Five directors of SAS Fire & Security Systems Limited (SAS), a company which sold monitored burglar alarms have been disqualified from acting as directors for a total of 39 years for engaging in sales practices which breached consumer legislation and failing to rectify breaches in response to Trading Standards enforcement action.
The investigation by the Insolvency Service, leading to the disqualifications, follows the winding up on public interest grounds of SAS Fire & Security Systems Limited (SAS) by Companies Investigation, part of the Insolvency Service. The last of the five disqualifications followed a High Court trial in August.
Four of the directors had already given undertakings to the Secretary of State for Business, Innovation & Skills not to be directors for the duration of their bans without leave of the court:
Ludovic Black and David Diaz were disqualified from acting as directors for 9 years each, from 1 September (having given undertakings on the first day of the trial),
John Davies, disqualified for 12 years, from 11 October 2013 and,
Roger Waring for 3 years from 24 April 2013).
A further director, Gary McVey, was disqualified by Court Order for 6 years from 4 September 2014, following a four day trial in the High Court.
SAS had nearly 7,000 customers by the time it was wound up.
The Insolvency Service investigation found the company coerced consumers, into allowing a sales presentation to be made at the consumers home, through cold-call telephone calls, where false statements and inaccurate claims were made.. At the presentation, further false statements and inaccurate claims were made in order to induce customers to purchase a burglar alarm and monitoring and response service, charging between1,699 and 5,999. Payment was usually obtained from the consumer in full by SAS before expiration of the 7 day statutory cooling-off period. SAS failed to ensure that consumers were advised of their statutory cancellation rights.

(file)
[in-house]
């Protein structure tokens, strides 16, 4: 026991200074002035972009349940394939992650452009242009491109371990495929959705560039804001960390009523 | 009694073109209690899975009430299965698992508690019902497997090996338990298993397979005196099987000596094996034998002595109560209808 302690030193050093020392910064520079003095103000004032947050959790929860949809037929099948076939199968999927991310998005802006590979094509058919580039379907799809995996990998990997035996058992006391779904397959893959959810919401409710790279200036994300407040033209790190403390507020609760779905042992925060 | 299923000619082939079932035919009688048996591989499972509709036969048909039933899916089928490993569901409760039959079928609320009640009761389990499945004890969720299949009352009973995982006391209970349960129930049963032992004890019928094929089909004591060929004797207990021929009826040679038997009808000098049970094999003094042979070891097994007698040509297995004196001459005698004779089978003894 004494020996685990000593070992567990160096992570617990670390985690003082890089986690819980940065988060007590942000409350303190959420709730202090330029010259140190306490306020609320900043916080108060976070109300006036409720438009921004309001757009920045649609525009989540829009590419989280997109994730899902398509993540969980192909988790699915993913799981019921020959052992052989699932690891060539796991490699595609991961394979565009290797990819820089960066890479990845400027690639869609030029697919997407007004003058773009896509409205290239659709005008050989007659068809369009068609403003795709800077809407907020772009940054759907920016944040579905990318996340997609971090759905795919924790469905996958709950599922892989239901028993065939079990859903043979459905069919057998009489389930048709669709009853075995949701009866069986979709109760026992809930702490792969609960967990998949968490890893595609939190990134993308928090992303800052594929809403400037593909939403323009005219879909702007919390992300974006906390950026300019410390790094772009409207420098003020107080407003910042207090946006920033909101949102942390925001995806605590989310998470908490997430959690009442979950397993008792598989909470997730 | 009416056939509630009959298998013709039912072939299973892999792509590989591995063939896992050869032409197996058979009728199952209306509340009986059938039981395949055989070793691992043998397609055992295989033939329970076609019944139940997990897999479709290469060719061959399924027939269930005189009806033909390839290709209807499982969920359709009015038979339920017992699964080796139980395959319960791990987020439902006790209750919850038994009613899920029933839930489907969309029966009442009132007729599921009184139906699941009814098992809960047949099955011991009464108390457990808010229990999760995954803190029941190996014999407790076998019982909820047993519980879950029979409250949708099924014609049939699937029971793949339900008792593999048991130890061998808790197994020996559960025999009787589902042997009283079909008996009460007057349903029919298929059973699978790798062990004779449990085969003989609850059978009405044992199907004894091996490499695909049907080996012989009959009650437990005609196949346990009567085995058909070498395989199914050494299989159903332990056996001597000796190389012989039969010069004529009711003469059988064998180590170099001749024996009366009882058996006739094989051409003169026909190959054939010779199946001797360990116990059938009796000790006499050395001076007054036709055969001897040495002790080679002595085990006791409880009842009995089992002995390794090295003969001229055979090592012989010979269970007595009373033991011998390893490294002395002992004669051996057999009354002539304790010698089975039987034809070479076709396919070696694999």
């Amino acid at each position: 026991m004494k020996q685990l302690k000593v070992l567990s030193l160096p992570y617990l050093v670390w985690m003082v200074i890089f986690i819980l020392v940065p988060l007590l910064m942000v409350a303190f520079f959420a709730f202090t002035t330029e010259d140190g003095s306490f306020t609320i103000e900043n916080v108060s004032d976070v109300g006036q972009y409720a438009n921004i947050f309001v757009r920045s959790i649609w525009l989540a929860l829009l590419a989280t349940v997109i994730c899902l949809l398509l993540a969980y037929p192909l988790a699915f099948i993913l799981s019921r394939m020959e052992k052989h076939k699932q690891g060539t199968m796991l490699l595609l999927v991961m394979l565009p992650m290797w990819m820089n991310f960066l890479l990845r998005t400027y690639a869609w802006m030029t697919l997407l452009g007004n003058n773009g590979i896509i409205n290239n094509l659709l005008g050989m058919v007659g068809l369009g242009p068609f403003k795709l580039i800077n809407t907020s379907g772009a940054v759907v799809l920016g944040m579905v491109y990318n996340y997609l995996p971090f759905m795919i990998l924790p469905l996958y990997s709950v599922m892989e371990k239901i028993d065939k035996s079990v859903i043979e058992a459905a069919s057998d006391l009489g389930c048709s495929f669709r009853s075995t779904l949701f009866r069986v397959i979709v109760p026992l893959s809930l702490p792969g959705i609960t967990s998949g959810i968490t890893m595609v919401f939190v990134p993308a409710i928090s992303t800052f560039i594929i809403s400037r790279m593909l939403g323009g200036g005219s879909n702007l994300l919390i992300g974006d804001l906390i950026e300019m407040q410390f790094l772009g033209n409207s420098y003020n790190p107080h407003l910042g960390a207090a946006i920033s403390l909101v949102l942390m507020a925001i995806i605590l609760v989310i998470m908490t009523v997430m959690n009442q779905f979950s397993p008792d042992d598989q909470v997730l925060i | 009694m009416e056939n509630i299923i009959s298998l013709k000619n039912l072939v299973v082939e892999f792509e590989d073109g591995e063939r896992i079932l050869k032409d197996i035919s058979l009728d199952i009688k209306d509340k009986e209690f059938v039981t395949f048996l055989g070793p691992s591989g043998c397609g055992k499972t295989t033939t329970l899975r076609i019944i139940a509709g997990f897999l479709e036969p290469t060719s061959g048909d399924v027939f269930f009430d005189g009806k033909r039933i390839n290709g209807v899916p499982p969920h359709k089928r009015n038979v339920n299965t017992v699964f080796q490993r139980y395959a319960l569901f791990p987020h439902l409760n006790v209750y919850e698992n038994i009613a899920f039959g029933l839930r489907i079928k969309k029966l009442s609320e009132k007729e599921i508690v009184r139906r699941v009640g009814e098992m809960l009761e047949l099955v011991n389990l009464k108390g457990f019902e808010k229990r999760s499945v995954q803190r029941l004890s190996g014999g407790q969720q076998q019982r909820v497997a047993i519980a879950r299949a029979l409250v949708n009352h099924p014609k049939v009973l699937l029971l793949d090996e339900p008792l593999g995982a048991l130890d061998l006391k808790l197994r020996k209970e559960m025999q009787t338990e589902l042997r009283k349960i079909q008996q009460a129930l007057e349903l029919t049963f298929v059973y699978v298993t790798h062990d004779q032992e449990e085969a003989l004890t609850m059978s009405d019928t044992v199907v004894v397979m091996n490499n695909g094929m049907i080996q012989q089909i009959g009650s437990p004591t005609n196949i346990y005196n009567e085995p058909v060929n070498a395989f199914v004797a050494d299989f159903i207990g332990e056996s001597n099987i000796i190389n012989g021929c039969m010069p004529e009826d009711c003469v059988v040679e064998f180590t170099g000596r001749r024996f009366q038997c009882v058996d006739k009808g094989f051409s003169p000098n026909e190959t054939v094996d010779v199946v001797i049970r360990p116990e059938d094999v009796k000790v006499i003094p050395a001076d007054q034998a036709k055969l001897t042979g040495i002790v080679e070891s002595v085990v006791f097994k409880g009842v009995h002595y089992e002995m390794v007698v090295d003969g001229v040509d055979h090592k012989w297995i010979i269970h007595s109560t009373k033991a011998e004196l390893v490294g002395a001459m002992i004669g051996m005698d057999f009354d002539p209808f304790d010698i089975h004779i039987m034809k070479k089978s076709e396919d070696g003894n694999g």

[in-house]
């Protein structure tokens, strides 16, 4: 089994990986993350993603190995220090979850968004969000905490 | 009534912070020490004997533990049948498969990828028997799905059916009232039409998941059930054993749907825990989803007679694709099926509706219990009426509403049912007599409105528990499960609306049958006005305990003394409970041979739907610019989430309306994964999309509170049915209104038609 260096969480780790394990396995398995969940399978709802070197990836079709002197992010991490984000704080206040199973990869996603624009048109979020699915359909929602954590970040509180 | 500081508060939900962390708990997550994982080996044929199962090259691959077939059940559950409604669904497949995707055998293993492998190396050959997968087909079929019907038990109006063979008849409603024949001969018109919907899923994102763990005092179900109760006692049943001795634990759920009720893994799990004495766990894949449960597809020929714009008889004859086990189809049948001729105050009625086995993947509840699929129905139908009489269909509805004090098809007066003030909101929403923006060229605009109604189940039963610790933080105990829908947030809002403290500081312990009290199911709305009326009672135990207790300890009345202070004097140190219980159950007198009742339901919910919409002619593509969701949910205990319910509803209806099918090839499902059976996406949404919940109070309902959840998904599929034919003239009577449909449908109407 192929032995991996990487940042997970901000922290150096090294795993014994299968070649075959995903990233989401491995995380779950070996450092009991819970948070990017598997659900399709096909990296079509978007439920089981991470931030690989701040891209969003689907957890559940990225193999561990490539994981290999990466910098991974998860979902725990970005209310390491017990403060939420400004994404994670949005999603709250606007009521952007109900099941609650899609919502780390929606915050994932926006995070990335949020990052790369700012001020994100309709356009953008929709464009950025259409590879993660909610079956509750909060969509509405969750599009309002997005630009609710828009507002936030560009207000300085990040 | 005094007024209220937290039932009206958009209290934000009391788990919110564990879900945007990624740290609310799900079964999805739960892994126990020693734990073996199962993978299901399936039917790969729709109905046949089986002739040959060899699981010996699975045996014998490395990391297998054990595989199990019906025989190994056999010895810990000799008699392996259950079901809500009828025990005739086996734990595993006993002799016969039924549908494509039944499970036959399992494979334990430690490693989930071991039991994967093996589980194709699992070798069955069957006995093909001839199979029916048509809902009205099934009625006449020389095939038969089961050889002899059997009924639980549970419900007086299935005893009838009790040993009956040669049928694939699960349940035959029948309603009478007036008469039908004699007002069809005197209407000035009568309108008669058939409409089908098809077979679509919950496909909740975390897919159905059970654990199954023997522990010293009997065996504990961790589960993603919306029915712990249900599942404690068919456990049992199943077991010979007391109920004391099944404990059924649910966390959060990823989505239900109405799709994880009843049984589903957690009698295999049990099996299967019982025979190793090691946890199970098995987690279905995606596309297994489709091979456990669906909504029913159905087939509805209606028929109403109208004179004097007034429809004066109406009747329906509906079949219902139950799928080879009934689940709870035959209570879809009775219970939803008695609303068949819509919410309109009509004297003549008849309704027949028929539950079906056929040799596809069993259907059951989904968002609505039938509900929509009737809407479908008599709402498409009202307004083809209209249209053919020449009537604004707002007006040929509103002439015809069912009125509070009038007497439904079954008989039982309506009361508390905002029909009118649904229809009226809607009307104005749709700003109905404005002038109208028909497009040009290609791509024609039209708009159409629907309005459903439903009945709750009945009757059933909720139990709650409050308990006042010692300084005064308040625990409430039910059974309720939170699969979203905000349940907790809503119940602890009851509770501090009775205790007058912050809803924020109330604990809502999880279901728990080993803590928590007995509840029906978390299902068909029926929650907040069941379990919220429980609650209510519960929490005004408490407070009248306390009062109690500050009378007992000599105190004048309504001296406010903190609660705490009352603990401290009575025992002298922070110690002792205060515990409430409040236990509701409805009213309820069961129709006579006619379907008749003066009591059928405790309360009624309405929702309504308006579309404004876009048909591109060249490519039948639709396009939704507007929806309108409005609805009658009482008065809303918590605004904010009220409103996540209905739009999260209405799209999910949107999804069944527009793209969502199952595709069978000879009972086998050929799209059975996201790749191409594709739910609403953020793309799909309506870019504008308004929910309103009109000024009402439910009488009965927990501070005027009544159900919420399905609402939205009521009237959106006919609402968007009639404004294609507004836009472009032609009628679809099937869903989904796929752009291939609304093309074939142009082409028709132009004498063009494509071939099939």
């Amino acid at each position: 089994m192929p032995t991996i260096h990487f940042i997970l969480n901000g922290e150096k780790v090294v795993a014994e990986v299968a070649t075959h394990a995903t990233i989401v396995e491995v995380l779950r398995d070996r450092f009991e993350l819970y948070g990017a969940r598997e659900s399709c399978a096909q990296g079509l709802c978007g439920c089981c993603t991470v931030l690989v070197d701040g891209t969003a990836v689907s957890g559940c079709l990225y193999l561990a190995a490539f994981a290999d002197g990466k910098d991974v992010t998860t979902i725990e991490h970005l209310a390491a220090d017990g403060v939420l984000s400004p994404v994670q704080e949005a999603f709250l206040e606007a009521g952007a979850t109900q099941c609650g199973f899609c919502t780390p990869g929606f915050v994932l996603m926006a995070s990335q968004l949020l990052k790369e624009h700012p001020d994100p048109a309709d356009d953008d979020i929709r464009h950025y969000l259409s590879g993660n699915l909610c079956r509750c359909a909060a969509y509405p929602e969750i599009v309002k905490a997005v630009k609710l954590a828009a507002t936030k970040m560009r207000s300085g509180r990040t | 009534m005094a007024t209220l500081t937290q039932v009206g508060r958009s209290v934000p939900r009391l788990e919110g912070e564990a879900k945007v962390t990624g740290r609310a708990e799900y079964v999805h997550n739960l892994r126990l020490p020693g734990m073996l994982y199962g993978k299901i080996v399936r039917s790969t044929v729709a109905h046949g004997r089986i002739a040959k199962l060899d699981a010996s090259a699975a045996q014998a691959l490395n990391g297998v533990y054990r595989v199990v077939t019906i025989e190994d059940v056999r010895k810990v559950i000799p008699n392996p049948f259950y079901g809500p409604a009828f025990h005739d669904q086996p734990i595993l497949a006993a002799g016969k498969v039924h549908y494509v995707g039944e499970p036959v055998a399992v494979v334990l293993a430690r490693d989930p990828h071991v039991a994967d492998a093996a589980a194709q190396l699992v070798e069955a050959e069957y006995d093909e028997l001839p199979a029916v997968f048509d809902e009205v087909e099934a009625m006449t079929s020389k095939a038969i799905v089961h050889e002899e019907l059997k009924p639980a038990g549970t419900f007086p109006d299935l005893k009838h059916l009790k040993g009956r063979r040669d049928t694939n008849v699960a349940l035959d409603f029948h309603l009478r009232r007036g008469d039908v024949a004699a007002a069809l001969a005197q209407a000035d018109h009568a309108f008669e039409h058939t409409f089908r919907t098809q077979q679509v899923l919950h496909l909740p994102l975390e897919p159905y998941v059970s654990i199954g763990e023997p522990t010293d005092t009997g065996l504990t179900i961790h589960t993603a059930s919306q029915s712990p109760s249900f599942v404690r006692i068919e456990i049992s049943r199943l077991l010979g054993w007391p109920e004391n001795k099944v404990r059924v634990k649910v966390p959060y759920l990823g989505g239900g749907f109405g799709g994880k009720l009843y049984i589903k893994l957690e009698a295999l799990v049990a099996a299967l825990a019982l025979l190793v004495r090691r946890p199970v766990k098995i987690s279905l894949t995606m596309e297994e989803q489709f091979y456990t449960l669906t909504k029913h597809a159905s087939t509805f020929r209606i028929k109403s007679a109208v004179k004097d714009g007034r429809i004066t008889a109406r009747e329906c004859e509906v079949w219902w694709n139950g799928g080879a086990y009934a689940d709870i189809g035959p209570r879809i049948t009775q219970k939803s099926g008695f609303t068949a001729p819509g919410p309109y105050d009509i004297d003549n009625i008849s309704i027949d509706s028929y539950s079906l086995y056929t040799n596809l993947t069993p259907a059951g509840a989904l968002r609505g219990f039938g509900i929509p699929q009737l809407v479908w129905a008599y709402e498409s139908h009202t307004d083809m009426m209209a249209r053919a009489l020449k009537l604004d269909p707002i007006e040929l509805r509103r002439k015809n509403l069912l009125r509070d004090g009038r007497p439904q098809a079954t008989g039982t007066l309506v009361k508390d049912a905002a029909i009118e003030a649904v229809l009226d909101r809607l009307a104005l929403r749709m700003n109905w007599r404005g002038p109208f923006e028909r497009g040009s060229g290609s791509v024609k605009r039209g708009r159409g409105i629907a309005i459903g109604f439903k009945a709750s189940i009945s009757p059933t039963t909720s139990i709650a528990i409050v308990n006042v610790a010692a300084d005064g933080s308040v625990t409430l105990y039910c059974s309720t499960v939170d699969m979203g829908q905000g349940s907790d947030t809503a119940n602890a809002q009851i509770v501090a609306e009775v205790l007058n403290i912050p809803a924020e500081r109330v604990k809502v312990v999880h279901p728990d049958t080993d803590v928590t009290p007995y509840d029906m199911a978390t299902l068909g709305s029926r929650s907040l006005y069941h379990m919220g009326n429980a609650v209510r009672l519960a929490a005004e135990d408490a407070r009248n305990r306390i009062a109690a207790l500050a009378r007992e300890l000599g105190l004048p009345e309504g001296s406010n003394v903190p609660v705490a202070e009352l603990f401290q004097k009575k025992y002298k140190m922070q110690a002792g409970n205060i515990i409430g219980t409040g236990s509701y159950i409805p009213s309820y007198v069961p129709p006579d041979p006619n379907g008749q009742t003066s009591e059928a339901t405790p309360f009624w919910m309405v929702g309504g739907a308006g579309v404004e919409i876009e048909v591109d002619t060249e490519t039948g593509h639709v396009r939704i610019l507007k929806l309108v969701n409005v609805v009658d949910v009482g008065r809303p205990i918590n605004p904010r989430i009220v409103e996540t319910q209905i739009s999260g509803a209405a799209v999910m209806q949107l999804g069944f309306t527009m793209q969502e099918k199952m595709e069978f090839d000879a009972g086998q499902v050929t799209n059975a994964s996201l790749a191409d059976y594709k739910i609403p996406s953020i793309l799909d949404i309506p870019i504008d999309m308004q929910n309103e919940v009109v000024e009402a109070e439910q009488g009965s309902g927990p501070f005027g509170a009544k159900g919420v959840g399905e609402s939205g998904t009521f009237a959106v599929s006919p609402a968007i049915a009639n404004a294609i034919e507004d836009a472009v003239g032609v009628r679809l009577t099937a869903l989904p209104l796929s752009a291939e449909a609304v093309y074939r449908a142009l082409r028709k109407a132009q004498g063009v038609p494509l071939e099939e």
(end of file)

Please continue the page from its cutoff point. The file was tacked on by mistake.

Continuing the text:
SAS also failed to materially alter the way its business was conducted in response to enforcement action taken by North Lanarkshire Trading Standards and the Information Commissioners Office, and to advice given by Trading Standards offices. Messrs McVey, Diaz, Black and Davies, in defending the winding up petition, also gave undertakings to Court as to how SAS would act. SAS breached several of these undertakings.
Commenting on the disqualifications, Ken Beasley, Official Receiver for the Public Interest Unit (North) of The Insolvency Service stated,
Many of SASs customers were elderly or vulnerable. The sales tactics SAS employed exploited this. I would urge anyone who has been cold called by telephone to carefully consider whether the offer made is reasonable and or plausible.
I would also advise caution in allowing sales representatives to attend in your home and, if possible, to ensure a friend or relative is present.
The Insolvency Service will not hesitate to take action against directors who fail to adhere to the standards required of them and to remove irresponsible and culpable directors from operating with the benefit of limited liability in the business environment.
SAS sold its business to 4 connected companies, Central Intelligence Security Solutions Limited, Homeguard Fire & Security Limited, Skynet Security Systems Limited and UK Monitoring & Response Solutions Limited . The Insolvency Service has secured disqualifications against 8 directors of these companies for periods totalling 66 years.
This brings to a conclusion the investigation and administration of the liquidation of SAS. Unfortunately, there will be no dividend payable to unsecured creditors.